Moving onto the second question, you’ll need to give each rep some information, and they will likely give you a ballpark figure. They’ll want to know how many CSMs are on your team, how many customers you currently have, what parts of their platform you’d want to use (many CSPs have add-on modules that they upcharge you with). Record their ballpark figure—don’t try to negotiate at this point, there will be time for that later.

Finally, question three is the most critical but hardest to answer objectively. Look at the design and flow of each platform. Is it intuitive? Clean? Easy to understand? Ask your fellow CSMs to watch some of the recordings you took during this stage and give you their opinions on whether it seems like a platform they would enjoy logging into every day.

Case in point: Slack and Microsoft Teams do basically the exact same thing at similar price points, but if you show someone a walkthrough of Slack and a walkthrough of Teams, for most people, one of them clearly emerges as the more “usable” tool.

Make sure you also ask each vendor rep what their average implementation time is, what level of support you would get from their team (some platforms charge extra for white glove onboarding), and for 1-3 reference customers you could speak with to learn more about their experience (if they don’t give you references, that is a red flag).

Step 3: Making Your Recommendation

Remember, at this point, you are not recommending which platform your company should switch to. That will require a full evaluation with multiple stakeholders, and would be seen as overstepping. What you are recommending is which potential solution (from Step 1) you believe it makes the most sense to pursue, based on the data you’ve gathered.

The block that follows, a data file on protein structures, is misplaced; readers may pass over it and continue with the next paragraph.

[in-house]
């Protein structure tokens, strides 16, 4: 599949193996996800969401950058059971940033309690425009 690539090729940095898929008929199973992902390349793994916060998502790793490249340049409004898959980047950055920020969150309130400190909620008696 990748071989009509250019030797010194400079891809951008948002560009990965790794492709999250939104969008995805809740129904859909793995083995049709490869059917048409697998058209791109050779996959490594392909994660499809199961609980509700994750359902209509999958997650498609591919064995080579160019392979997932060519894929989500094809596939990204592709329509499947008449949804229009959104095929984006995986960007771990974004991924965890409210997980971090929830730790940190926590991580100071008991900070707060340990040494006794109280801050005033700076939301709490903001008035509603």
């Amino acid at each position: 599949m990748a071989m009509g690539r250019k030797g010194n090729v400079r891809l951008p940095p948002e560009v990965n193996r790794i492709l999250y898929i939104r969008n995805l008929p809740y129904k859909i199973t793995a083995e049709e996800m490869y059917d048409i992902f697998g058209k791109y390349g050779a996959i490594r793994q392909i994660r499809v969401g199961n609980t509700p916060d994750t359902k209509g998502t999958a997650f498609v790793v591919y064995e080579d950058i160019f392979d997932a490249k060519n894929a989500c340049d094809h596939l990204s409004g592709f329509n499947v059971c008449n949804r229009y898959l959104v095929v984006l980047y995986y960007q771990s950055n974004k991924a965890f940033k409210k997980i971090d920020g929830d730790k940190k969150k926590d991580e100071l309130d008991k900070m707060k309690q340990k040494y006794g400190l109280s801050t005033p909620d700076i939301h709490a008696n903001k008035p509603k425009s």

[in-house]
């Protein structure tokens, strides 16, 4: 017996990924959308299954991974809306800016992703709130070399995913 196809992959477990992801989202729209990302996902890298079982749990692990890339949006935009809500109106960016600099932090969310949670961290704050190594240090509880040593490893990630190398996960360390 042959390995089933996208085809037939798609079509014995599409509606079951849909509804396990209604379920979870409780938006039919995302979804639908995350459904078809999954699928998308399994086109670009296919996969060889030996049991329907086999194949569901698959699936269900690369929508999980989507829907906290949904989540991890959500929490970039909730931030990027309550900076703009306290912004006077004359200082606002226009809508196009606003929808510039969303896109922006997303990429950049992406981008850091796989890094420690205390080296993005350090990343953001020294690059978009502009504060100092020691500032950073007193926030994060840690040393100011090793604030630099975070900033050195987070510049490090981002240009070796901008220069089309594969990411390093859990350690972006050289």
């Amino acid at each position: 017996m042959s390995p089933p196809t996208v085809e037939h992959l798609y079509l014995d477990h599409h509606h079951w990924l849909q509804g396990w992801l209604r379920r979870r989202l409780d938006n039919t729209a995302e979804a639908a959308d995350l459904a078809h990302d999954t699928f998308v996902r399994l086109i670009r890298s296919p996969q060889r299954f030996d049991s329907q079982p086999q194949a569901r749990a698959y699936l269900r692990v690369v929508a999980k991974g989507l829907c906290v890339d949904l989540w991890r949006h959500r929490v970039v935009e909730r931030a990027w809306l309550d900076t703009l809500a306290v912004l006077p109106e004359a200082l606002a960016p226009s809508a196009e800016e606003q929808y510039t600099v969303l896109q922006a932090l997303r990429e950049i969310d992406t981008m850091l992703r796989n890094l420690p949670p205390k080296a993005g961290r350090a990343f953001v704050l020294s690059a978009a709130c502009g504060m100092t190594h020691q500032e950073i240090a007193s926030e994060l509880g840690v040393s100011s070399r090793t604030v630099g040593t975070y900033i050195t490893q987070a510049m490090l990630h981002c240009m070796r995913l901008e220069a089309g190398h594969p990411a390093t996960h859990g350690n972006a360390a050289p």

Your presentation back to your CS leader might look something like this:

Slide 1: Intro (summary of the data points that prompted this inquiry)
Slide 2: List of CSPs you evaluated
Slide 3: Criteria you used to evaluate each one (your top 3 use cases)
Slide 4: Top 2 CSPs according to usability, price, and functionality (you never want to present just 1 option)
Slide 5: Implementation time, level of support, and reference feedback for your top 2
Slide 6: Comparing the potential solutions from Step 1
Slide 7: Discussion and next steps

Remember the potential solutions from Step 1 are:

  1. Keep going as-is.
  2. Try to re-invest in your current CSP.
  3. Explore alternative CSPs.

At this point, you can recommend ruling out option 2 by demonstrating that the time and resources required to do a re-implementation are as significant, if not moreso, than the time and resources it would take to implement a brand new CSP that shows a lot more promise.

You should point out that option 1 will always be there, and that there is very little to lose and everything to gain from pursuing option 3. If your CS leader starts an official evaluation of alternative CSPs and convenes a small group of key stakeholders to evaluate the options, it will take up some of their time; but if it leads to a CSP that increases CSM engagement, leading to stronger retention and revenue, then the positive effects are exponential and would last for years to come. If the evaluation leads to a decision to keep your current CSP in place, all that has been lost is a few hours of time.

Next Steps

Steps 1-3 will have taken you from no chance of switching CSPs, to having your CS leader actively consider a formal evaluation of alternatives. You’ve also shown your CS leader simultaneously that you are thoughtful, dedicated, and willing to go above and beyond, so even if they decide not to move forward, this will still have been a win for you personally.

Next, you should defer to your CS leader for next steps. They may want you to leave everything with them, they may want you to continue championing the project, or they may want you to drop it altogether. The important thing is that you accept their decision respectfully, whatever it is. If you successfully completed steps 1-3, regardless of the outcome, you have done incredible work that will prove to be valuable knowledge and experience for you at this company or the next.